Anyway, it quickly became one of those songs every vocalist of note wanted to sing, and I thought it might be fun to spotlight some of those other versions here. Dusty Springfield, for example, recorded it for her Dusty…Definitely LP, released on November 22, 1968 – not that folks in the U.S. heard it (except via import). Dusty was on different record labels in the U.S. and the U.K., and Atlantic – her American home – decided not to release the album. It wouldn’t become available in the States until 1972, when it was included on the A Tribute to Burt Bacharach compilation LP. (It’s since been included on a handful of best-of/rarities collections, including Dusty in London.)

Here’s the audio of her singing it on the All Kinds of Music TV special, which was broadcast in the UK on Christmas Day 1968:

That same November, the Temptations and the Supremes released their own version on Diana Ross & the Supremes Join the Temptations LP.

Before both of them, however, Petula Clark included her rendition of it on her 1968 Petula LP, which was released in the U.S. in September 1968.

Dionne Warwick, a frequent collaborator with Burt Bacharach and Hal David, also recorded it for her Promises, Promises album, which was also released in November 1968. It would become one of her greatest hits when it was released as a single the following year; it rose to No. 7 in the charts.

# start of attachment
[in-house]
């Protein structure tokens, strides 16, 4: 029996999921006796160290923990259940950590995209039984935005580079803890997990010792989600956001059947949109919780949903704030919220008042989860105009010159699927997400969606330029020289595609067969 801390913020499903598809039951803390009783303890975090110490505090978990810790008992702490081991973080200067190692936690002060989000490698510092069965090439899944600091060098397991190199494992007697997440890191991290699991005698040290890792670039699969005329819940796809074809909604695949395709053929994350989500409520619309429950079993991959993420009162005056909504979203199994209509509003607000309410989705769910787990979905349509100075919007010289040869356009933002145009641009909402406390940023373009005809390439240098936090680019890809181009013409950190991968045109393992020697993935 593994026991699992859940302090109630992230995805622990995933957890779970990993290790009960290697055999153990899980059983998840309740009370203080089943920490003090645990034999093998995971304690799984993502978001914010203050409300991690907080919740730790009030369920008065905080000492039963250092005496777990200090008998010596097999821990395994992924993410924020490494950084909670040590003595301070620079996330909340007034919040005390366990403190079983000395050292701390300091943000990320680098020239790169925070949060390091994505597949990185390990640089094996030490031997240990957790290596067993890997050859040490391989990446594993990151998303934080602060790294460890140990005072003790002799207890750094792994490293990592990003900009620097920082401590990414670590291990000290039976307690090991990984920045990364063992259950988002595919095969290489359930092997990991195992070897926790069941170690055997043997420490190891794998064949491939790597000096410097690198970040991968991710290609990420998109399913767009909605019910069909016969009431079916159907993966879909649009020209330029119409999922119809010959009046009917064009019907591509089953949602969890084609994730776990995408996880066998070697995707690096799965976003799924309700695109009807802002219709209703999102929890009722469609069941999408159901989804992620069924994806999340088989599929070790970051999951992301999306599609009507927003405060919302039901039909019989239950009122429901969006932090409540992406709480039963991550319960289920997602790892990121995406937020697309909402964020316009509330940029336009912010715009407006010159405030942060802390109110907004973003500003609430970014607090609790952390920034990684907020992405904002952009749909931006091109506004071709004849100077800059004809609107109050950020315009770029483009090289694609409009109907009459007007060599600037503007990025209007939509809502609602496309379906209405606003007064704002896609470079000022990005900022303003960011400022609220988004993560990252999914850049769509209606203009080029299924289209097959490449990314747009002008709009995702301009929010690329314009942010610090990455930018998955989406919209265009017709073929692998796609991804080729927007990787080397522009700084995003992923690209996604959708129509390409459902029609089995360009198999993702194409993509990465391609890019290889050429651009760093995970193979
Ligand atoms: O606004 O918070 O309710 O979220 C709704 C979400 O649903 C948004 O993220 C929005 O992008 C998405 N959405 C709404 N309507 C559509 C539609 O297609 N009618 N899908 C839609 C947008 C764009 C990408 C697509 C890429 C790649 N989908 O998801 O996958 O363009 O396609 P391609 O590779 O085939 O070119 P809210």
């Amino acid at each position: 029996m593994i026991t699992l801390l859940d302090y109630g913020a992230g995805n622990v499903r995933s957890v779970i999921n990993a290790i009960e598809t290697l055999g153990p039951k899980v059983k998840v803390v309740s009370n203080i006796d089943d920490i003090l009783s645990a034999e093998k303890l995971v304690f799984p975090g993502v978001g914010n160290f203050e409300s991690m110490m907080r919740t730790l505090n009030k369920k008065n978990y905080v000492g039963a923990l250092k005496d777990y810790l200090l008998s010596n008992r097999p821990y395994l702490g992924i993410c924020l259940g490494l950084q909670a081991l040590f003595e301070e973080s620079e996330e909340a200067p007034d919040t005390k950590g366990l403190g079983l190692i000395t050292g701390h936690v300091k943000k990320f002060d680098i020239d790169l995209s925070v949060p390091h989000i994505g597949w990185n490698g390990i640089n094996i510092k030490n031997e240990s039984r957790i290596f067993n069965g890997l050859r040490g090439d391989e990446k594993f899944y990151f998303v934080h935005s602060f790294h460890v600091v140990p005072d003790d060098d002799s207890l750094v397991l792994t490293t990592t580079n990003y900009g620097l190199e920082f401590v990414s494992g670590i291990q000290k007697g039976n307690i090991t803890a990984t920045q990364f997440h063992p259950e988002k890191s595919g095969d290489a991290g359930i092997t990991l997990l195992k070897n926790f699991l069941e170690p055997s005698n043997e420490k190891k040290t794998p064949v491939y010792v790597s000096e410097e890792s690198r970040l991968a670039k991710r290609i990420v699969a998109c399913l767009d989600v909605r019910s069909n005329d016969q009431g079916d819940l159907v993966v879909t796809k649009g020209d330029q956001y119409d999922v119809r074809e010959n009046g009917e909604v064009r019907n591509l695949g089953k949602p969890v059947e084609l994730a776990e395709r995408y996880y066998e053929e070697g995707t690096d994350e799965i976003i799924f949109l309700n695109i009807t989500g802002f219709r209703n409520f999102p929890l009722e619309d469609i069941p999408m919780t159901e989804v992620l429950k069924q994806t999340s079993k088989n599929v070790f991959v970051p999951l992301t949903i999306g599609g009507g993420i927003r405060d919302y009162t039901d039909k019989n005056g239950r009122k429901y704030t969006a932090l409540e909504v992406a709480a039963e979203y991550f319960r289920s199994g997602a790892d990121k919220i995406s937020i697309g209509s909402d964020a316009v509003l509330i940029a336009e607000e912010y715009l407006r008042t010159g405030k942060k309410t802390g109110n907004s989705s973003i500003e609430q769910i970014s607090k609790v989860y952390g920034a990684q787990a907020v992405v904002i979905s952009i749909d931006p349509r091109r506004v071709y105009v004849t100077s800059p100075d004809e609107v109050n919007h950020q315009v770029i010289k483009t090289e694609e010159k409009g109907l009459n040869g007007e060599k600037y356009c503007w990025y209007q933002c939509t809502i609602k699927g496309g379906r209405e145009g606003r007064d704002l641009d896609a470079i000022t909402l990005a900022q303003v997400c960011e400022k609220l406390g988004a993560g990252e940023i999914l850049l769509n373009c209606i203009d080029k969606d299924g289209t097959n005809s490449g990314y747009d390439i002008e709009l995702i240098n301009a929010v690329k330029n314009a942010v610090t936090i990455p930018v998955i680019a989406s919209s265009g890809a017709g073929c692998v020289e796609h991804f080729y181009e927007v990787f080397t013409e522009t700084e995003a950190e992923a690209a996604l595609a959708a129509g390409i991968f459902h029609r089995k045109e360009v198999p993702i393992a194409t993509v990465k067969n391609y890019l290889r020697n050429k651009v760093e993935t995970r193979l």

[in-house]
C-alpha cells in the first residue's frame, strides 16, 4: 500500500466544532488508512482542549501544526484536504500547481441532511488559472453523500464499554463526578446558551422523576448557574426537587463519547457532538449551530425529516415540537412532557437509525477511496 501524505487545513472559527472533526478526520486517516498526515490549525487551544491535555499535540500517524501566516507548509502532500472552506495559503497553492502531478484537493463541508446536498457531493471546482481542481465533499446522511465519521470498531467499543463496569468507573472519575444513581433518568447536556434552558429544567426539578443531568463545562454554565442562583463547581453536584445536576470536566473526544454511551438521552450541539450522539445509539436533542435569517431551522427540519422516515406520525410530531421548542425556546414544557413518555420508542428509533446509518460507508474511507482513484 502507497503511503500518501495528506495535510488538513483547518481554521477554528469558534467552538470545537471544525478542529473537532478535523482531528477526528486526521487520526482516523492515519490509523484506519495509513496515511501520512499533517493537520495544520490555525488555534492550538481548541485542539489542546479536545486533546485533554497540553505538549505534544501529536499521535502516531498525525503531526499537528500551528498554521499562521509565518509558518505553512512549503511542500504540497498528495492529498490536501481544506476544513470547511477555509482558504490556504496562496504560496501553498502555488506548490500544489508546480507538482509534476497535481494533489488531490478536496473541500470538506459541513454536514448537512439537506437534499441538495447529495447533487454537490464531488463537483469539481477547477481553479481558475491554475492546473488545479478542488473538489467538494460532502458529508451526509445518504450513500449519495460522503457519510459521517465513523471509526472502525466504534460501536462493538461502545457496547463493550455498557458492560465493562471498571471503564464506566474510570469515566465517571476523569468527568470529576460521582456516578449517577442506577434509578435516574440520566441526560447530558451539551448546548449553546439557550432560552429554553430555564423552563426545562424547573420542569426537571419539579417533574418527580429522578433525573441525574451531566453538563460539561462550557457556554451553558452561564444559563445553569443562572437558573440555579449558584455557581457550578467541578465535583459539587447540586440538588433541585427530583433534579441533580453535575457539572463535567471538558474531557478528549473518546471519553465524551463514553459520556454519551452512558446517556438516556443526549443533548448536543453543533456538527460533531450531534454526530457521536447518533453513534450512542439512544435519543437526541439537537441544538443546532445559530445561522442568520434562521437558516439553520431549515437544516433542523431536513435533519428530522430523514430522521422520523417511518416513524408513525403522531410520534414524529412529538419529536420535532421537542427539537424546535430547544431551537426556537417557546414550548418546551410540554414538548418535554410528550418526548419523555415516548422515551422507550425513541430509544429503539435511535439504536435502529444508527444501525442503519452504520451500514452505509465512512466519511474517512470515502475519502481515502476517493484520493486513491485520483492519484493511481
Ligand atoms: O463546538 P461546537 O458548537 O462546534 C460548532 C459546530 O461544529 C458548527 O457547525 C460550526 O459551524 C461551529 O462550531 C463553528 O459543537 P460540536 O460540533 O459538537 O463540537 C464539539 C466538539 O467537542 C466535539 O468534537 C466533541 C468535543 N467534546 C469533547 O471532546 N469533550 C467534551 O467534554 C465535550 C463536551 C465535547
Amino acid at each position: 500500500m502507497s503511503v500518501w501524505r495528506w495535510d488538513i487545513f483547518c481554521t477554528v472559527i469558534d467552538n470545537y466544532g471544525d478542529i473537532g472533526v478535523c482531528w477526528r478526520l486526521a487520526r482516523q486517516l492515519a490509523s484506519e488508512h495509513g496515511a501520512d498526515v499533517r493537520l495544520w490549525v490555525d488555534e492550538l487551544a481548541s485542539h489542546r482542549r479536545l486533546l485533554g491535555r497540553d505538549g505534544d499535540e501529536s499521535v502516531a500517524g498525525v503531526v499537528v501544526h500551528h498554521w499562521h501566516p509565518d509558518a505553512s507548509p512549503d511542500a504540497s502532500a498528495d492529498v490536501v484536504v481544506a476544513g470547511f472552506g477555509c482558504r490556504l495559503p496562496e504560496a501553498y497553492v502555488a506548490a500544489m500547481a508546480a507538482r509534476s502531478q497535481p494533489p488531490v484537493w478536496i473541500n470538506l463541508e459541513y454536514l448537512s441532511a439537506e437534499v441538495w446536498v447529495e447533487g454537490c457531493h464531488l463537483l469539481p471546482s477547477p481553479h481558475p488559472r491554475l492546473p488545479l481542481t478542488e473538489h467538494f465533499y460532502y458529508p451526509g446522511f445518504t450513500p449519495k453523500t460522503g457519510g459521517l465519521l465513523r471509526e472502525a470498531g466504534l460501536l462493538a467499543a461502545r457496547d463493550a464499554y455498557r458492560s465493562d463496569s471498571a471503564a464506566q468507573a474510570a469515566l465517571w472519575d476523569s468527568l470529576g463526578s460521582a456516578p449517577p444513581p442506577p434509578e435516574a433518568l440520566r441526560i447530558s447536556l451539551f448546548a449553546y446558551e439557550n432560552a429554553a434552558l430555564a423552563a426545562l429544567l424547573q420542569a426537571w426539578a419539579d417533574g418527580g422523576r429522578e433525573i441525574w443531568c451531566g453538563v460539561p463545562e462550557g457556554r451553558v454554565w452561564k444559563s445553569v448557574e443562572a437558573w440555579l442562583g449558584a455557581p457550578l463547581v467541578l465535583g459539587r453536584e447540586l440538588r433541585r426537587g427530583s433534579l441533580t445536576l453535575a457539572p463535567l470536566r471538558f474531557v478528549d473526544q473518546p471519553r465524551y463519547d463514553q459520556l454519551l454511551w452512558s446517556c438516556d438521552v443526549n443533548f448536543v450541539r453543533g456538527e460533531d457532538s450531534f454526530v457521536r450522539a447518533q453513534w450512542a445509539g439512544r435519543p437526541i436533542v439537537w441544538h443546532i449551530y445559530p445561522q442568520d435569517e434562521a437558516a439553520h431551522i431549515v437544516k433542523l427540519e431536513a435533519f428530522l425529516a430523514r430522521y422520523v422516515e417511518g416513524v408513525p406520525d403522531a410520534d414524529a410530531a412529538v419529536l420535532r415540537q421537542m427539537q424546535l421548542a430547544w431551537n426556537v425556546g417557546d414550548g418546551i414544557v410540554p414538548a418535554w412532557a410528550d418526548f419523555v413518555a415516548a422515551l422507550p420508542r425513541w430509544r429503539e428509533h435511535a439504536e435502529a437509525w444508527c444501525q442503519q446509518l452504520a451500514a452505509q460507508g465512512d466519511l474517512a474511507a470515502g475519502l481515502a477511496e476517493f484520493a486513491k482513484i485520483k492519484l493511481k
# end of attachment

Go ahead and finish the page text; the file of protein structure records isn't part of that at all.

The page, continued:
Also in 1969, Ella Fitzgerald covered it on her Sunshine of Your Love album. Here she is on TV performing it…

Sammy Davis Jr. also laid down a jazzy rendition of it on The Goin’s Great the same year. Here he is in Germany:

In early 1970, Aretha Franklin released her This Girl’s in Love With You album, though the song wasn’t issued as a single.

That same year, Smokey Robinson & the Miracles covered it on their whatlovehas… concept album.

Hundreds of others have covered it in the years since (and thousands more in karaoke bars). In 1982, the Reels – an Aussie pop-rock band – scored a No. 7 hit with it Down Under:

In 2009, jazz-pop singer Jane Moneheit included her dreamy take on the song on her The Lovers, the Dreamers and Me album:

Here’s She & Him (Zooey “One Day You’ll Be Cool” Deschanel & M. Ward) from their 2014 album Classics:

Finally, British singer-songwriter Rumer released her rendition of it on This Girl’s in Love: A Bacharach & David Songbook in late 2016. (That’s Burt Bacharach himself at the song’s start.) It and Dusty’s are my favorite versions, though every rendition has something going for it.